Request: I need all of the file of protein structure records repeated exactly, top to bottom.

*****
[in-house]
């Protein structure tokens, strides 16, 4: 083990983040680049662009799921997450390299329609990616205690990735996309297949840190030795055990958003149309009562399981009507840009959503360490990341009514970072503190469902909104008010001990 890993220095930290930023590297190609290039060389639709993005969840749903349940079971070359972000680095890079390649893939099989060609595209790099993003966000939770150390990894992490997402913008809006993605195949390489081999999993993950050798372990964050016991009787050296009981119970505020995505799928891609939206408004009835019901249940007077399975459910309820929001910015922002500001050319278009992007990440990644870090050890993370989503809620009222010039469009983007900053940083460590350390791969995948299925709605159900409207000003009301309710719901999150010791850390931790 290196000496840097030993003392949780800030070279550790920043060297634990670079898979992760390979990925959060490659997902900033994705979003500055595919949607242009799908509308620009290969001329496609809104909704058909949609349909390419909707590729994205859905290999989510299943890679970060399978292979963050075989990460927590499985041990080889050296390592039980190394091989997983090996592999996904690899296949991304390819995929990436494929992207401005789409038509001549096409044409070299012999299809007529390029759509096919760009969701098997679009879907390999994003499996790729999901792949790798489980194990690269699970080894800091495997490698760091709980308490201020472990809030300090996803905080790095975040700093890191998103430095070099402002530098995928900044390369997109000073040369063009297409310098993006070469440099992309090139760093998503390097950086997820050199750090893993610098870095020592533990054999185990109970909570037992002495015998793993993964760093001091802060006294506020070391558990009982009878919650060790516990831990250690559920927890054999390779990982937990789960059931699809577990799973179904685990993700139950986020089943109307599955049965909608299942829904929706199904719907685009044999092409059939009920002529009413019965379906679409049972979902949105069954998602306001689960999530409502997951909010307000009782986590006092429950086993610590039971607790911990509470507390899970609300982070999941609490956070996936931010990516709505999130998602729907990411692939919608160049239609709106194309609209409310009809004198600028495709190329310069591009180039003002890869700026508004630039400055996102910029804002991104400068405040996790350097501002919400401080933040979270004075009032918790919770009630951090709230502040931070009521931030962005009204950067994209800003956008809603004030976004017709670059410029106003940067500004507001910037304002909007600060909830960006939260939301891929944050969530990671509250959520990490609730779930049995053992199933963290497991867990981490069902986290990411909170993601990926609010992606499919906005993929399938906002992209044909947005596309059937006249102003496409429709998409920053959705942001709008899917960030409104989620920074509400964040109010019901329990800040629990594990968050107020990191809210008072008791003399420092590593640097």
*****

[in-house]
């Protein structure tokens, strides 16, 4: 083990983040680049662009799921997450390299329609990616205690990735996309297949840190030795055990958003149309009562399981009507840009959503360490990341009514970072503190469902909104008010001990 890993220095930290930023590297190609290039060389639709993005969840749903349940079971070359972000680095890079390649893939099989060609595209790099993003966000939770150390990894992490997402913008809006993605195949390489081999999993993950050798372990964050016991009787050296009981119970505020995505799928891609939206408004009835019901249940007077399975459910309820929001910015922002500001050319278009992007990440990644870090050890993370989503809620009222010039469009983007900053940083460590350390791969995948299925709605159900409207000003009301309710719901999150010791850390931790 290196000496840097030993003392949780800030070279550790920043060297634990670079898979992760390979990925959060490659997902900033994705979003500055595919949607242009799908509308620009290969001329496609809104909704058909949609349909390419909707590729994205859905290999989510299943890679970060399978292979963050075989990460927590499985041990080889050296390592039980190394091989997983090996592999996904690899296949991304390819995929990436494929992207401005789409038509001549096409044409070299012999299809007529390029759509096919760009969701098997679009879907390999994003499996790729999901792949790798489980194990690269699970080894800091495997490698760091709980308490201020472990809030300090996803905080790095975040700093890191998103430095070099402002530098995928900044390369997109000073040369063009297409310098993006070469440099992309090139760093998503390097950086997820050199750090893993610098870095020592533990054999185990109970909570037992002495015998793993993964760093001091802060006294506020070391558990009982009878919650060790516990831990250690559920927890054999390779990982937990789960059931699809577990799973179904685990993700139950986020089943109307599955049965909608299942829904929706199904719907685009044999092409059939009920002529009413019965379906679409049972979902949105069954998602306001689960999530409502997951909010307000009782986590006092429950086993610590039971607790911990509470507390899970609300982070999941609490956070996936931010990516709505999130998602729907990411692939919608160049239609709106194309609209409310009809004198600028495709190329310069591009180039003002890869700026508004630039400055996102910029804002991104400068405040996790350097501002919400401080933040979270004075009032918790919770009630951090709230502040931070009521931030962005009204950067994209800003956008809603004030976004017709670059410029106003940067500004507001910037304002909007600060909830960006939260939301891929944050969530990671509250959520990490609730779930049995053992199933963290497991867990981490069902986290990411909170993601990926609010992606499919906005993929399938906002992209044909947005596309059937006249102003496409429709998409920053959705942001709008899917960030409104989620920074509400964040109010019901329990800040629990594990968050107020990191809210008072008791003399420092590593640097």